Evil was originally understood as describing anything (or any people) that grew beyond the natural limitations of the place that could carry them.

Evil was the trauma that would be unleashed by those who were not able to satiate the seduction for ‘more’, who sought war and displacement on behalf of empire, growth for its own sake.

A tragic irony then, as it often is, that once the colonizers rolled in, “evil” no longer described the expansionist actions of those very people, but instead became anything that went against the will of their one and only God.

As it often goes, in the name of purging the new definition of evil from the world, they covered the tracks of the old understanding, like building a temple to the new god on the rubble of the old.

James Carse says it clear:

“There is much evil that remains beyond redemption. When Europeans first landed on the North American continent the native population spoke as many as ten thousand distinct languages, each with its own poetry and treasury of histories and myths, its own ways of living in harmony with the spontaneities of the natural environment. All but a very few of those tongues have been silenced, their cultures forever lost to those of us who stand ignorantly in their place.”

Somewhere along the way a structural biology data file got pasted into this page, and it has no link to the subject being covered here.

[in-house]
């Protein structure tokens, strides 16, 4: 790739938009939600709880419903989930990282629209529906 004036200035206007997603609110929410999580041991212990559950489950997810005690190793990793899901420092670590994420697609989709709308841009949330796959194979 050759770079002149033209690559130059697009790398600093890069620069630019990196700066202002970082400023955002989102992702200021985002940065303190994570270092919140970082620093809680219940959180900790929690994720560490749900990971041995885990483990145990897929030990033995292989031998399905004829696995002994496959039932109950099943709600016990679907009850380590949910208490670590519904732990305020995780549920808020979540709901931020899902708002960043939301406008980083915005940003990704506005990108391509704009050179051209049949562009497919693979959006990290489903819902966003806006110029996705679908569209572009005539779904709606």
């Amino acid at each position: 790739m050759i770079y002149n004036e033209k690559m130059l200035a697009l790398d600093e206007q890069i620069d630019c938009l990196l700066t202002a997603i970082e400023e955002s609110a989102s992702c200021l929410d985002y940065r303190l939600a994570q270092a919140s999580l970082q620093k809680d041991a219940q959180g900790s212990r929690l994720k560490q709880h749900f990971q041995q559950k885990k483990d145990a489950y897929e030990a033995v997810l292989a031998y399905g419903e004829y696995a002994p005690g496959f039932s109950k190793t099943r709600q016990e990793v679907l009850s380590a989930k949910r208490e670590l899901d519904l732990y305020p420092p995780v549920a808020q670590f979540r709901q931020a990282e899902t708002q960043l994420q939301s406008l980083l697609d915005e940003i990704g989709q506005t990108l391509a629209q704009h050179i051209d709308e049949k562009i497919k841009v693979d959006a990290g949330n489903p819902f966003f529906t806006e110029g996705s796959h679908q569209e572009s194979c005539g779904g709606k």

By the tip of the sword, then the barrel of the gun, they demanded all infinite players collapse into one finite game.

Lest you think the past is history, the same agenda continues to this day. The biosphere is buckling under the weight of an expansionist culture that refuses to acknowledge its mania for more. Ravenous eyes are now set to reach Mars as the next frontier, as if our collective deus ex machina lies with ditching the planet we’ve already messed up and starting over on a lofty, inhospitable, red rock.